"When my wife Patty and I began collecting landscapes of Latin America by traveler artists to and within the region, we recognized that the images they recorded represented a way to perceive a world whose boundaries transcended political borders. They further provided an understanding of Latin America as a network of interconnected ideas, traditions, and fruitful exchange," said Fundación Cisneros/Colección Patricia Phelps de Cisneros Co-founder Gustavo Cisneros. "The responsibility of the collector to preserve the heritage of artworks involves more than the crucial work of caring for them physically. It involves giving them new avenues of correspondence with other works of art and other traditions, and creating new scholarship that reveals previously unseen connections and discovers new facts. Patty and I are especially proud of the students whose research and curatorial work contributed to this exhibition. Their work has added important gains to the intellectual preservation that will allow these works to live for a new generation, who will no doubt discover in them national identities with more in common than previously imagined."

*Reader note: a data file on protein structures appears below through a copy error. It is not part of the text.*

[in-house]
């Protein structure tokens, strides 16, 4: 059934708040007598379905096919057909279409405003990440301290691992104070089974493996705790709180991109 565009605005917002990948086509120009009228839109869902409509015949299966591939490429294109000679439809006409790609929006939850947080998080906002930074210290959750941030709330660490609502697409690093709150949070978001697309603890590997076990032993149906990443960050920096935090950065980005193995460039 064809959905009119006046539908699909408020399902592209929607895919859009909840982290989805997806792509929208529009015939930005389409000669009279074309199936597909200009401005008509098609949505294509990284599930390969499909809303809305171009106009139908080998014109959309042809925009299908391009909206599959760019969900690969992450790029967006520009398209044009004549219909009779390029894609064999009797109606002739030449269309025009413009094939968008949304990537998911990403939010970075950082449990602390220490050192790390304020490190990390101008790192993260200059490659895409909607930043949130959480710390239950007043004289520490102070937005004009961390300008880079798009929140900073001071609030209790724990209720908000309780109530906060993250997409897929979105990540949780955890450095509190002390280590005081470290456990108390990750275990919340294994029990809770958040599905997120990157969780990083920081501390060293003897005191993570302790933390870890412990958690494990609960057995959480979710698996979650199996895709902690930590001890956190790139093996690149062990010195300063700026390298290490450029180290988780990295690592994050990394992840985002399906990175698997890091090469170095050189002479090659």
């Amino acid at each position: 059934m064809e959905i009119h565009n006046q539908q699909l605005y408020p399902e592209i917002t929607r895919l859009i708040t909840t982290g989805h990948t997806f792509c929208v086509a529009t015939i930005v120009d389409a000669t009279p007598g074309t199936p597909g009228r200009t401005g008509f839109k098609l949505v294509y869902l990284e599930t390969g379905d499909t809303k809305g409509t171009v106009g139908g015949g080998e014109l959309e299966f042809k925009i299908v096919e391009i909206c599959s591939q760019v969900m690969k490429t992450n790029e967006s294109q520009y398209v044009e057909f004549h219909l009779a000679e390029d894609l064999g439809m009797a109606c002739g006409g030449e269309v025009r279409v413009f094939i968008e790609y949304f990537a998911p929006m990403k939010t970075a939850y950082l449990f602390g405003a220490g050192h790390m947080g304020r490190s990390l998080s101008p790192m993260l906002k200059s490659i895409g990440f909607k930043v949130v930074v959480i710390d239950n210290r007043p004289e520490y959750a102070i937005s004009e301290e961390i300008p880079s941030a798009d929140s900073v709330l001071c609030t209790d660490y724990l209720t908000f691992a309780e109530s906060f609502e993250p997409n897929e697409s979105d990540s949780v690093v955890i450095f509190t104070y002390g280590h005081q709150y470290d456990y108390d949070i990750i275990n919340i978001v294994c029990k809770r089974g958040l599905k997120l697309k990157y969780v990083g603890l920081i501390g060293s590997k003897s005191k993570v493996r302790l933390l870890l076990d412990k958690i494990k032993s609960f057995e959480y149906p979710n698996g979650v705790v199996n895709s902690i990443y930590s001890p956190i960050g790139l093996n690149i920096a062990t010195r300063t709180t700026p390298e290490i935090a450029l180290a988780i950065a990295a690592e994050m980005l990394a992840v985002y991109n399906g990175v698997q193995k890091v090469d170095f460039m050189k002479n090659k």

The show includes drawings, watercolors, paintings, photographs, and books by key figures including Ferdinand Bellermann, Frederic Edwin Church, Marc Ferrez, Auguste Morisot, Camille Pissarro, and José María Velasco among others. Two paintings in the exhibition by Frans Post predate the nineteenth century, but most of the works in the exhibition were made during the 1830s, ’40s, and ’50s, the years following the Latin American wars of independence.